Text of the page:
By Todd Allen
When the teasers for Archer and Armstrong #1 came out, there was a little bit of noise from the political parts of the web about what an awful liberal smear job the book was because of some villains billing themselves as the 1%. I’d gotten a good laugh out of villains calling themselves the 1% and wearing golden masks of bulls and bears (an obvious stock market joke) and I figured the usual noisy political types might be over-reacting. Come to find out, Archer and Armstrong is a much more political book than I was expecting. It’s also utterly hilarious. Unless you’re a dogmatic Republican with limited-to-no sense of humor. If you’re one of those, stay FAR away from this comic. It will set you off.
This gem is written by Fred Van Lente and drawn by Clayton Henry. It opens with a straight forward scene of ancient Ur (as in Mesopotamia and The Epic of Gilgamesh) where a mysterious device is set off which destroys civilization. And if you’re a fan of the old Eternal Warrior comic, there’s an Easter egg in there for you. Flash ahead to modern times and a Christian fundamentalist theme park which teaches you how dinosaurs and cavemen lived together.
Here we meet the extremely earnest Obadiah Archer, son of a Reverend and a Senator. Obie, as he’s called, has been raised in this amusement park (yes, expect home-schooling references). He’s not seen the outside world. He’s been raised as a warrior to go forth and slay “The Man of Sin.” Specifically, they’re sending him to “that festering isle of corruption and criminality.” Yes, New York.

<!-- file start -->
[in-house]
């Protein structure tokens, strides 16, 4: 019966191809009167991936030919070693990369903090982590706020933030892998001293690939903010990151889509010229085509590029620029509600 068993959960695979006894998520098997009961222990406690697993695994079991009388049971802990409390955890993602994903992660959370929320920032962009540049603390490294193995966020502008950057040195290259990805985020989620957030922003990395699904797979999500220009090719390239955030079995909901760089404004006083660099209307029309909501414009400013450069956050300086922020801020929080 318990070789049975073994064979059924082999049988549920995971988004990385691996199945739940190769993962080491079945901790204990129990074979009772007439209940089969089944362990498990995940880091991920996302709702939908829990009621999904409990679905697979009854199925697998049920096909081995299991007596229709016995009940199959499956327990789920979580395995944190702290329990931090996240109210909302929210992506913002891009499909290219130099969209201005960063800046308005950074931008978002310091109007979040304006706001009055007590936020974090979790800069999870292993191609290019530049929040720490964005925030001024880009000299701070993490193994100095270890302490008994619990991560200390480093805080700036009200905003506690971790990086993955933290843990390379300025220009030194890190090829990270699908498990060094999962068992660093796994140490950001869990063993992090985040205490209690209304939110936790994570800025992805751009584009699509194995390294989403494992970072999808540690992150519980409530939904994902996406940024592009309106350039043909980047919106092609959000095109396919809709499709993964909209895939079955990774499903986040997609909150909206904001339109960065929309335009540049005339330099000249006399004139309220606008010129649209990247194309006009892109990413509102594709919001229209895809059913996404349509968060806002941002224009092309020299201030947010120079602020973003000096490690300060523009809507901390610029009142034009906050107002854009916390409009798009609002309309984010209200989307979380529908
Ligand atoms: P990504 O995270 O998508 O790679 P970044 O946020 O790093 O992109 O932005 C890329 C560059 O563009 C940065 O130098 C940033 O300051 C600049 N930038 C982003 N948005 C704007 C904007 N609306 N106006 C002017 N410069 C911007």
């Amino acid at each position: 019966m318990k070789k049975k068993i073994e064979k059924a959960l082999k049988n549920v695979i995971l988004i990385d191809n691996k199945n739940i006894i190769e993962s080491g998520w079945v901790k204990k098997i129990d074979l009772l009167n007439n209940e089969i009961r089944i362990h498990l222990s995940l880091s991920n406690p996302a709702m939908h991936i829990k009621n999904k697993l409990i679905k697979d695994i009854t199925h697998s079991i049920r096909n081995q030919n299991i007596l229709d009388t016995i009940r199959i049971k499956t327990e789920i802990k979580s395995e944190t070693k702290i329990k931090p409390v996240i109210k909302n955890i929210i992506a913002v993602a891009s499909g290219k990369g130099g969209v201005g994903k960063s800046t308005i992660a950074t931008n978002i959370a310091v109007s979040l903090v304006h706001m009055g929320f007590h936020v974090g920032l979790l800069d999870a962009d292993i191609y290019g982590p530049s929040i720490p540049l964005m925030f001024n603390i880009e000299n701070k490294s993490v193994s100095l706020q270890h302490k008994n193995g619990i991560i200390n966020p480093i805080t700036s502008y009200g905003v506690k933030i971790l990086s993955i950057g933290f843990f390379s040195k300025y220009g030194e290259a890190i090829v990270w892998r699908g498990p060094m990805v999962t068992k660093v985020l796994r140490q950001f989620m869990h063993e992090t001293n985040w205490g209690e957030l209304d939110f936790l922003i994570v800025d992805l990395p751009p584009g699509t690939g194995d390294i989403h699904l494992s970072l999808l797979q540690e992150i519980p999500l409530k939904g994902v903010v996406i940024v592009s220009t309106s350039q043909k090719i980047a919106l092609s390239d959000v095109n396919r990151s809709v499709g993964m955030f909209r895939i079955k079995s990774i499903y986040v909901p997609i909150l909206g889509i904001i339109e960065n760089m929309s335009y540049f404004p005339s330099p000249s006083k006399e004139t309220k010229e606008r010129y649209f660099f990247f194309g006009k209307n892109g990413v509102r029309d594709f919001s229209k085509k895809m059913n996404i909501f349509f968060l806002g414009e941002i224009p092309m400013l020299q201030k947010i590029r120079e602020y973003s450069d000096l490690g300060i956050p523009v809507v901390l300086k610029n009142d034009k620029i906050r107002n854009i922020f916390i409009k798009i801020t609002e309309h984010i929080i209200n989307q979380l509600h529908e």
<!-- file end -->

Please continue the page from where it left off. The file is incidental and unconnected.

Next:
Of course, things are not what they seem. This is a comedy of cults. A fundamentalist cult in the beginning. The 1% taking an amusing turn as a pagan cult at the end. Add a drunken immortal caught in the middle of a struggle for the pieces of an ancient artifact of great power. It’s a hoot.
The deadpan delivery is what makes this comic work. Obie Armstrong is the naive fish out of water who doesn’t realize how absurd most everything he says is. Everything is taken literally. Think Stephen Colbert, but trained by Bruce Lee. This book might be described as The Colbert Report with superheroes. Archer and Armstrong aren’t *quite* superheroes. Valiant tends to keep things an inch away from superheroes, but it’s close enough for an analogy. You have a true believer and an old cynic thrust together in the midst of an ancient (and sarcastic) conspiracy.
The sense of humor is what sets this comic apart. The surrealism of contrasting some of the more extreme social/political tropes of the day with actual cults is both breezy and biting, which isn’t the easiest thing to pull off.
Highly recommended for those who like to watch Comedy Central’s news-ish offerings. Highly not recommended for people of a far right wing bent who take dogma too seriously.